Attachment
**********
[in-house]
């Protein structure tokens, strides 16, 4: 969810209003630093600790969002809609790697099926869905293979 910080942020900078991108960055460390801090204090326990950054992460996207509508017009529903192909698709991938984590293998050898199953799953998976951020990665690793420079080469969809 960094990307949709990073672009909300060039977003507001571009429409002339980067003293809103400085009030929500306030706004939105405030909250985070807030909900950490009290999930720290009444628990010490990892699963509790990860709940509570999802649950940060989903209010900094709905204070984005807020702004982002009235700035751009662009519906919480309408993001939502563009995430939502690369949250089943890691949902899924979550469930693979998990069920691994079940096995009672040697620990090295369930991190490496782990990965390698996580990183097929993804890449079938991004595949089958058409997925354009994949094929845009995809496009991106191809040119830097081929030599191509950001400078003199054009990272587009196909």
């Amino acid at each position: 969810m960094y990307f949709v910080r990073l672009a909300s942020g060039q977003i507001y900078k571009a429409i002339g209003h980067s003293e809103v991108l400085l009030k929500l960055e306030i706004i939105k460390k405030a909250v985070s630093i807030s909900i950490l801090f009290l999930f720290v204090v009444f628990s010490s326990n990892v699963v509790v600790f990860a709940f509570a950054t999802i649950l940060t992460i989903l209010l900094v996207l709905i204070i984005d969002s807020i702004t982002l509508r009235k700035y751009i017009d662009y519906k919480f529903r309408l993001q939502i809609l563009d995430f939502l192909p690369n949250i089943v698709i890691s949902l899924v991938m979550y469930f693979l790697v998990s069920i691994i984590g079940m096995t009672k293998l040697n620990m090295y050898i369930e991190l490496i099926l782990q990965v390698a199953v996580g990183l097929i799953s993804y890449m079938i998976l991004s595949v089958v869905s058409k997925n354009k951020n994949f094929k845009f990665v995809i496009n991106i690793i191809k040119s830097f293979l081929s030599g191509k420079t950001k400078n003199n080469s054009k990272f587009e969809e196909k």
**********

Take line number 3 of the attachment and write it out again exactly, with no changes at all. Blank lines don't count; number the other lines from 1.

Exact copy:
């Amino acid at each position: 969810m960094y990307f949709v910080r990073l672009a909300s942020g060039q977003i507001y900078k571009a429409i002339g209003h980067s003293e809103v991108l400085l009030k929500l960055e306030i706004i939105k460390k405030a909250v985070s630093i807030s909900i950490l801090f009290l999930f720290v204090v009444f628990s010490s326990n990892v699963v509790v600790f990860a709940f509570a950054t999802i649950l940060t992460i989903l209010l900094v996207l709905i204070i984005d969002s807020i702004t982002l509508r009235k700035y751009i017009d662009y519906k919480f529903r309408l993001q939502i809609l563009d995430f939502l192909p690369n949250i089943v698709i890691s949902l899924v991938m979550y469930f693979l790697v998990s069920i691994i984590g079940m096995t009672k293998l040697n620990m090295y050898i369930e991190l490496i099926l782990q990965v390698a199953v996580g990183l097929i799953s993804y890449m079938i998976l991004s595949v089958v869905s058409k997925n354009k951020n994949f094929k845009f990665v995809i496009n991106i690793i191809k040119s830097f293979l081929s030599g191509k420079t950001k400078n003199n080469s054009k990272f587009e969809e196909k």